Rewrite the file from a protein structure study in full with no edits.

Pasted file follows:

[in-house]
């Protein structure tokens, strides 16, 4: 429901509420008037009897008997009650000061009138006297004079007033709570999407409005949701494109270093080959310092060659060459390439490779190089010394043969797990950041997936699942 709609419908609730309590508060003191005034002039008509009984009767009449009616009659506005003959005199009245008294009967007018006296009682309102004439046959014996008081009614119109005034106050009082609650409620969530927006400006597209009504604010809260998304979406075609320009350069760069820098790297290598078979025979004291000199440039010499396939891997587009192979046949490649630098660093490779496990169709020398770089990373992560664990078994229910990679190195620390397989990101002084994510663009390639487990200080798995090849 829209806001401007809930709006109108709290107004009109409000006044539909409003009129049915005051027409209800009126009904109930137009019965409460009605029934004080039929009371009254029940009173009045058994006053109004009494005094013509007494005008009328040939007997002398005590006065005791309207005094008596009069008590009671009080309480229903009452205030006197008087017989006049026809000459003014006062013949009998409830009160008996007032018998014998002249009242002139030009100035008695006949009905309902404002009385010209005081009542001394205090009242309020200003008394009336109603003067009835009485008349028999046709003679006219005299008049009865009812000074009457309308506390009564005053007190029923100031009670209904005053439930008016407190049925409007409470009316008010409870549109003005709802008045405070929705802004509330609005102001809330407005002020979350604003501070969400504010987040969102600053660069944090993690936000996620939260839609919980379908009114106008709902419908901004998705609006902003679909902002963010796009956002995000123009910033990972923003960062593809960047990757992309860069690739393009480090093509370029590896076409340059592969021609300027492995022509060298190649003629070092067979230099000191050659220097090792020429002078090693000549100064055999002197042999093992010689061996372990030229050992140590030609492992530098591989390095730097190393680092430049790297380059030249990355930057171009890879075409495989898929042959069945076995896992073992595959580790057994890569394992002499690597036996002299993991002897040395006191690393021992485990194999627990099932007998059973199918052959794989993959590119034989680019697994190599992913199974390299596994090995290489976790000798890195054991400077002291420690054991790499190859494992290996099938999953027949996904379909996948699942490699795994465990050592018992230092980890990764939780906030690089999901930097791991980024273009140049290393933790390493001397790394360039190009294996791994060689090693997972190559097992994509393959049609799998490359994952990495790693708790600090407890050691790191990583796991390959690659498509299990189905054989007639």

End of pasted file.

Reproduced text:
[in-house]
């Protein structure tokens, strides 16, 4: 429901509420008037009897008997009650000061009138006297004079007033709570999407409005949701494109270093080959310092060659060459390439490779190089010394043969797990950041997936699942 709609419908609730309590508060003191005034002039008509009984009767009449009616009659506005003959005199009245008294009967007018006296009682309102004439046959014996008081009614119109005034106050009082609650409620969530927006400006597209009504604010809260998304979406075609320009350069760069820098790297290598078979025979004291000199440039010499396939891997587009192979046949490649630098660093490779496990169709020398770089990373992560664990078994229910990679190195620390397989990101002084994510663009390639487990200080798995090849 829209806001401007809930709006109108709290107004009109409000006044539909409003009129049915005051027409209800009126009904109930137009019965409460009605029934004080039929009371009254029940009173009045058994006053109004009494005094013509007494005008009328040939007997002398005590006065005791309207005094008596009069008590009671009080309480229903009452205030006197008087017989006049026809000459003014006062013949009998409830009160008996007032018998014998002249009242002139030009100035008695006949009905309902404002009385010209005081009542001394205090009242309020200003008394009336109603003067009835009485008349028999046709003679006219005299008049009865009812000074009457309308506390009564005053007190029923100031009670209904005053439930008016407190049925409007409470009316008010409870549109003005709802008045405070929705802004509330609005102001809330407005002020979350604003501070969400504010987040969102600053660069944090993690936000996620939260839609919980379908009114106008709902419908901004998705609006902003679909902002963010796009956002995000123009910033990972923003960062593809960047990757992309860069690739393009480090093509370029590896076409340059592969021609300027492995022509060298190649003629070092067979230099000191050659220097090792020429002078090693000549100064055999002197042999093992010689061996372990030229050992140590030609492992530098591989390095730097190393680092430049790297380059030249990355930057171009890879075409495989898929042959069945076995896992073992595959580790057994890569394992002499690597036996002299993991002897040395006191690393021992485990194999627990099932007998059973199918052959794989993959590119034989680019697994190599992913199974390299596994090995290489976790000798890195054991400077002291420690054991790499190859494992290996099938999953027949996904379909996948699942490699795994465990050592018992230092980890990764939780906030690089999901930097791991980024273009140049290393933790390493001397790394360039190009294996791994060689090693997972190559097992994509393959049609799998490359994952990495790693708790600090407890050691790191990583796991390959690659498509299990189905054989007639």